As colleges and universities across the country continue to deal with regular decreases in state funding, technical communication programs, in particular, are being forced to do more with less. As budget cuts become the new normal, the long-term health of technical communication depends on our ability to evolve and adapt to an array of internal, external, and technological pressures. The New Normal: Pressures on Technical Communication Programs in the Age of Austerity explores the ways technical communication programs are responding to conditions of economic austerity and investigates how smaller programs, or programs situated in smaller institutions, use increasingly limited resources to meet the challenges of increased student demand, the responsibilities of teaching service courses effectively, the technological demands for online education, and the constant pressure to prepare our students appropriately for the ever-changing needs of the job market in technical communication. More specifically, the contributors to this collection are overtly conscious of the marginalized/peripheral status of technical communication programs within both small and large institutions. This awareness allows them to articulate specific ways that austerity has had a direct, and local, effect on a particular technical communication program and to describe short- and long-term strategies for creating sustainable futures for a technical communication program, despite cuts and marginalization.
, Ed Nagelhout
Baywood Publishing Company Inc
Country of Publication:
Series: Baywood's Technical Communications
30 December 2015
Professional and scholarly
Tertiary & Higher Education
INTRODUCTION: Austerity and Marginalized Academic Programs Why This Collection? Why Now? Denise Tillery and Ed Nagelhout SECTION ONE: Building Connections and Growing Sustainably CHAPTER 1 Keeping the Target Off Our Backs: How to Build a Sustainable Technical Communication Program in Times of Austerity Barry Maid CHAPTER 2 A Response to Austerity: Using Ecopreneurship to Build a Sustainable Writing Major Amanda Bemer and Teresa Henning CHAPTER 3 Reading University Ecosystems: Bolstering Sustainability and Revising Growth for Technical Communication Programs Colleen A. Reilly CHAPTER 4 Take a Leap of Faith and Hit the Gym: The Impact of Austerity on Professional Writing at a Private College Madeline Yonker and Michael J. Zerbe SECTION TWO: New Teaching Models: Adapting Technologies Strategically CHAPTER 5 Frugal Realities: Hacker Pedagogy and Scrappy Students in an Online Program Julia Romberger and Rochelle Rodrigo CHAPTER 6 Service-ELearning in the Online Technical Communication Classroom: Keeping Our Pedagogies Relevant in an Age of Austerity Tiffany Bourelle CHAPTER 7 Balancing Standardized Web-Based Pedagogy With Instructor Autonomy in Technical Writing Courses Dirk Remley CHAPTER 8 Working Conditions, Austerity, and Faculty Development in Technical Writing Programs Ed Nagelhout, Denise Tillery, and Julie Staggers SECTION THREE: External Challenges and Opportunities CHAPTER 9 Googling Academe Timothy D. Giles, Angela Crow, and Janice R. Walker CHAPTER 10 Strategic Partnerships Promote High-Demand Technical Communication Courses Lynn O. Ludwig CHAPTER 11 Using Situational Advantages Strategically to Address Challenges Faced in Creating a Bachelor of Science in Technical Communication in an Environment of Austerity Corinne Renguette, Marjorie Rush Hovde, and Wanda L. Worley Contributors Index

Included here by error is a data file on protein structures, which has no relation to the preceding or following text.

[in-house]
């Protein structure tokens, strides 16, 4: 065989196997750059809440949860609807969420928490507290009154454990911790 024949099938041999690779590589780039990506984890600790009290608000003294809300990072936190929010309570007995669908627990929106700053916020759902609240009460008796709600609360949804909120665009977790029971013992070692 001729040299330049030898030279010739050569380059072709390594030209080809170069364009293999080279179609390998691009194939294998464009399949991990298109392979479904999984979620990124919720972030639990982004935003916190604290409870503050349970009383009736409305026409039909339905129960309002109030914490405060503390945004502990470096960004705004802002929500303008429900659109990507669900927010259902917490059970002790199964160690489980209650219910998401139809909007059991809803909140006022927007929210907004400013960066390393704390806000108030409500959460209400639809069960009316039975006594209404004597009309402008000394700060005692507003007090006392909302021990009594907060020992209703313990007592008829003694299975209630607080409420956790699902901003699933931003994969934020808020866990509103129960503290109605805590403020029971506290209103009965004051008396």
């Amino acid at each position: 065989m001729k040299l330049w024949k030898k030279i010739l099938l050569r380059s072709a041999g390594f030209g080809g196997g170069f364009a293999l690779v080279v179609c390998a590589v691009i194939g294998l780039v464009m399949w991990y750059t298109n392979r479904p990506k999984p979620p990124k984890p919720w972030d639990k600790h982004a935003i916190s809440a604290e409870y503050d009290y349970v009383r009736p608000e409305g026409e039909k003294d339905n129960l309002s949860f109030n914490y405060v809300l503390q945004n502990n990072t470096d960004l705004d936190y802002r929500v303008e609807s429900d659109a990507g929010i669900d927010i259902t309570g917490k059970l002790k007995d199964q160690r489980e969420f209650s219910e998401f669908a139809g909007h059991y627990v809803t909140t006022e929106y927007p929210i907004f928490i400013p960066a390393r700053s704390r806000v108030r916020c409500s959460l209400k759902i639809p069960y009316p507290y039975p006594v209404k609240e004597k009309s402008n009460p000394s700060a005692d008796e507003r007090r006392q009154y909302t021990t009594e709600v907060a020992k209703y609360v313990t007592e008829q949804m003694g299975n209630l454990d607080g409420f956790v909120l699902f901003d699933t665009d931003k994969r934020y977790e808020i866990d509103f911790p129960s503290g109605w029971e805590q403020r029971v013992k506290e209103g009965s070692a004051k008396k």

Denise Tillery is an associate professor of rhetoric and writing at the University of Nevada, Las Vegas, USA. She has published thirteen articles and presented more than twenty papers at national conferences on topics including environmental communication, gender and rhetoric, and program design and administration. She serves on the editorial board for Technical Communication Quarterly and is a reviewer for Technical Communication Quarterly, IEEE Transactions on Professional Communication, and Science Communication. Tillery has also served the Association of Teachers of Technical Writing as liaison to the Modern Language Association. Ed Nagelhout is a professor of rhetoric and writing at the University of Nevada, Las Vegas, USA. He has coedited two collections (Contrastive Rhetoric: Reaching to Intercultural Rhetoric, 2008; Classroom Spaces and Writing Instruction, 2004), published seventeen articles, and presented more than eighty papers on a variety of topics, including writing program administration, teaching in digital environments, technical communication, and writing in the disciplines. He has served as coeditor of the ATTW Bulletin (2003-2010), as a Stage I Reviewer for CCCC, and as a reviewer for Online Writing Instructor, IEEE Transactions on Professional Communication, and Journal of Business and Technical Communication.